Landlords in many parts of Birmingham could soon have be licensed to operate their property rental business if the council is given approval by the government to implement a large-scale and controversial licensing scheme.
A consultation process has now been launched by Birmingham City Council which will run till the 3rd January 2022. Local residents, landlords and businesses now have the opportunity to comment on the council’s licensing proposals at: www.birminghambeheard.org.co.uk
If the proposed scheme for selective licensing is approved by the government via the Housing Minister, then private landlords in 25 council wards in the city of Birmingham will need to apply for a licence to operate. These specific wards are deemed to contain a high percentage of rental housing and as such, some residents have been suffering from the impact of overcrowding in properties and also with anti-social behaviour issues.
The city council also brought in a city-wide Article 4 direction in 2020, requiring planning approval for private landlords to convert residential properties into an HMO of any specific size.
West Midlands based landlord Mary Latham, with some 48 years of experience of renting out properties to local tenants and formerly the regional representative for the NLA, responded to the council’s announcement.
“The proposed introduction of selective licensing in these areas is not new,” she said, “it was voted in favour of it some five years ago but didn’t happen. This was probably due to Birmingham City Council (BBC) not being prepared to put the resources behind it and in fact they cannot even keep up with mandatory HMO license applications. If you check their website you will find that there are 758 applications going back as far as 2017 and they haven’t yet been processed by the council.
“The implementation of selective licensing by BCC in many parts of the city, if approved, will do nothing solve the problems of anti-social behaviour in these areas” said Mary.
She stated that many of the ‘issues’ are being caused by vulnerable people in these locations being placed in properties by social housing provider groups via leases with landlords and which are then exempt from landlord licensing.”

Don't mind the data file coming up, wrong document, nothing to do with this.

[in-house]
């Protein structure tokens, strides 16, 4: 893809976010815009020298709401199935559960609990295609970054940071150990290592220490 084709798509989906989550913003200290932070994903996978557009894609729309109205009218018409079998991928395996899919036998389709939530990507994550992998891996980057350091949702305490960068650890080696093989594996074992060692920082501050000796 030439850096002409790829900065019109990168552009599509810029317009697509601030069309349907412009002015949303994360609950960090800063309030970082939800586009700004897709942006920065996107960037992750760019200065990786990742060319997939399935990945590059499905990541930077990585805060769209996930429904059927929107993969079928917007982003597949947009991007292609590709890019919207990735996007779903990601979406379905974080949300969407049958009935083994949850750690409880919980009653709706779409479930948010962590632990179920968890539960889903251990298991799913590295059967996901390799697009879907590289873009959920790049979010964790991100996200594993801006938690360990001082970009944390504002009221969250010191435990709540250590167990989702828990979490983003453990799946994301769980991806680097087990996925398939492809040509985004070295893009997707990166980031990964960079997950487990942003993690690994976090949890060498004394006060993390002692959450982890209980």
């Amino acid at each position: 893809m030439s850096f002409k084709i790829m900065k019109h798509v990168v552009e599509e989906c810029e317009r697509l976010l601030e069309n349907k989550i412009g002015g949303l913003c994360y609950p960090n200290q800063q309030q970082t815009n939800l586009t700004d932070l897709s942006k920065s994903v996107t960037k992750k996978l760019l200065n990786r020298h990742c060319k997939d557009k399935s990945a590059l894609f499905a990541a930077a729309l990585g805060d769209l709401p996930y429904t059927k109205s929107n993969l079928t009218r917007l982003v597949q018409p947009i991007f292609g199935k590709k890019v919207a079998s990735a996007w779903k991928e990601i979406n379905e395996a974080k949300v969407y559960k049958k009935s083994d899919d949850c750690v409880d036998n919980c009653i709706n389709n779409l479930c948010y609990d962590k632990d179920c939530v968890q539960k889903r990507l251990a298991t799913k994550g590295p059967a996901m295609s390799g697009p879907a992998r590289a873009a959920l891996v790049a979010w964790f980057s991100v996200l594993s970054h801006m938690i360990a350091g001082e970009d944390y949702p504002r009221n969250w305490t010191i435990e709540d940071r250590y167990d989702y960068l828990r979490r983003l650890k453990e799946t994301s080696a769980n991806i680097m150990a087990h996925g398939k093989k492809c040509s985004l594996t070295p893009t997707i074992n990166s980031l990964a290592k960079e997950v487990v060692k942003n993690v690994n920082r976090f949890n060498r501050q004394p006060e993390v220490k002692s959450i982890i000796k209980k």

The ‘strategy’ which has been increasingly applied by landlords and sadly by some rogue, criminal property groups is to use mainly residential property as an investment niche. Working in conjunction with a social housing provider, those in dire need of housing such as the homeless and former prisoners being rehabilitated into society, are provided with homes on a shared accommodation basis. When done correctly and in many cases it is done so, the ethical operators are providing a much needed service which benefits all parties not least the tenant occupants.
“Unfortunately in too many cases as seen in Birmingham,” said Mary, “these people are not being adequately supported as they should be by some housing charity groups and so the occupants often go out into the neighbourhood, causing havoc and worrying the local residents. The residents then call for licensing of landlords and unfortunately the Councillors at BCC just don’t understand the limitations.
“Since these properties are exempt from landlord licensing, BCC staff cannot enforce property standards nor management standards and so the problems grow all the time as more and more properties are being used to house vulnerable people. As of August there were 22,000 claims in payment and this figure has doubled in three years and it this which needs to be controlled.
“The sad thing is that properties in all these areas are quite affordable in rental terms for many people who can’t manage the rents in the city, and also for those who are on LHA rates. Licensing will only increase landlords overheads which will then be passed on to tenants from rent increases and push the rents outside of the reach of many people, including families, who could then become homeless.”
“No one has seemingly thought this through, nor have they talked with the staff who are working hard to prevent homelessness in the city, often depending on private landlords to provide desperately needed housing.”